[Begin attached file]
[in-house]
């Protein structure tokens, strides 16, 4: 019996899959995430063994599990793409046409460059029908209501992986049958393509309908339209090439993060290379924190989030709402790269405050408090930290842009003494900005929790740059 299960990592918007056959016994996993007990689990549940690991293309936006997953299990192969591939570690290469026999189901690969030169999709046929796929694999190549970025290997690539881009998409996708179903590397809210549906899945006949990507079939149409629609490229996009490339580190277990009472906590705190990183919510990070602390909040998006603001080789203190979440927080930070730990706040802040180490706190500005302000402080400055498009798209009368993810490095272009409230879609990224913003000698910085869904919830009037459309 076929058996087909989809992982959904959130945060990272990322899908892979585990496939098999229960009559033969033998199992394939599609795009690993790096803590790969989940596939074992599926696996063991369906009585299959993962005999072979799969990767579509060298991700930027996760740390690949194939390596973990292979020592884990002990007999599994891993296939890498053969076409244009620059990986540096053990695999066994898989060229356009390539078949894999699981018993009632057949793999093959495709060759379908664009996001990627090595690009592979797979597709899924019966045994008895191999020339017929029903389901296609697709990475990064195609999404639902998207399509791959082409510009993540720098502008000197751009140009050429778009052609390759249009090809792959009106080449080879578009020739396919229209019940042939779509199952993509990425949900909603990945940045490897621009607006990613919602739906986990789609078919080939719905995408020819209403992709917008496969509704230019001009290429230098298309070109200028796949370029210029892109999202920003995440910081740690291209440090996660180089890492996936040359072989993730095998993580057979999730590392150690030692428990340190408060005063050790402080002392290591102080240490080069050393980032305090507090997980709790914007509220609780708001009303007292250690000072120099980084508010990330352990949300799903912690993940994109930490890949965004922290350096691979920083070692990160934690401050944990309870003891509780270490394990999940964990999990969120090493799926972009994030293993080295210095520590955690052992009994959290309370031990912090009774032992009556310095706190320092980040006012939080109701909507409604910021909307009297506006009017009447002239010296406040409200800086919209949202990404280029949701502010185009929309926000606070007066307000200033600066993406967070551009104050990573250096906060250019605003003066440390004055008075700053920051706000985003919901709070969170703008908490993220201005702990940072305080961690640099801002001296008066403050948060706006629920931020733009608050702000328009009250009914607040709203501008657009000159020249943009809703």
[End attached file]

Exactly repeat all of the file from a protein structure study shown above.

[in-house]
């Protein structure tokens, strides 16, 4: 019996899959995430063994599990793409046409460059029908209501992986049958393509309908339209090439993060290379924190989030709402790269405050408090930290842009003494900005929790740059 299960990592918007056959016994996993007990689990549940690991293309936006997953299990192969591939570690290469026999189901690969030169999709046929796929694999190549970025290997690539881009998409996708179903590397809210549906899945006949990507079939149409629609490229996009490339580190277990009472906590705190990183919510990070602390909040998006603001080789203190979440927080930070730990706040802040180490706190500005302000402080400055498009798209009368993810490095272009409230879609990224913003000698910085869904919830009037459309 076929058996087909989809992982959904959130945060990272990322899908892979585990496939098999229960009559033969033998199992394939599609795009690993790096803590790969989940596939074992599926696996063991369906009585299959993962005999072979799969990767579509060298991700930027996760740390690949194939390596973990292979020592884990002990007999599994891993296939890498053969076409244009620059990986540096053990695999066994898989060229356009390539078949894999699981018993009632057949793999093959495709060759379908664009996001990627090595690009592979797979597709899924019966045994008895191999020339017929029903389901296609697709990475990064195609999404639902998207399509791959082409510009993540720098502008000197751009140009050429778009052609390759249009090809792959009106080449080879578009020739396919229209019940042939779509199952993509990425949900909603990945940045490897621009607006990613919602739906986990789609078919080939719905995408020819209403992709917008496969509704230019001009290429230098298309070109200028796949370029210029892109999202920003995440910081740690291209440090996660180089890492996936040359072989993730095998993580057979999730590392150690030692428990340190408060005063050790402080002392290591102080240490080069050393980032305090507090997980709790914007509220609780708001009303007292250690000072120099980084508010990330352990949300799903912690993940994109930490890949965004922290350096691979920083070692990160934690401050944990309870003891509780270490394990999940964990999990969120090493799926972009994030293993080295210095520590955690052992009994959290309370031990912090009774032992009556310095706190320092980040006012939080109701909507409604910021909307009297506006009017009447002239010296406040409200800086919209949202990404280029949701502010185009929309926000606070007066307000200033600066993406967070551009104050990573250096906060250019605003003066440390004055008075700053920051706000985003919901709070969170703008908490993220201005702990940072305080961690640099801002001296008066403050948060706006629920931020733009608050702000328009009250009914607040709203501008657009000159020249943009809703």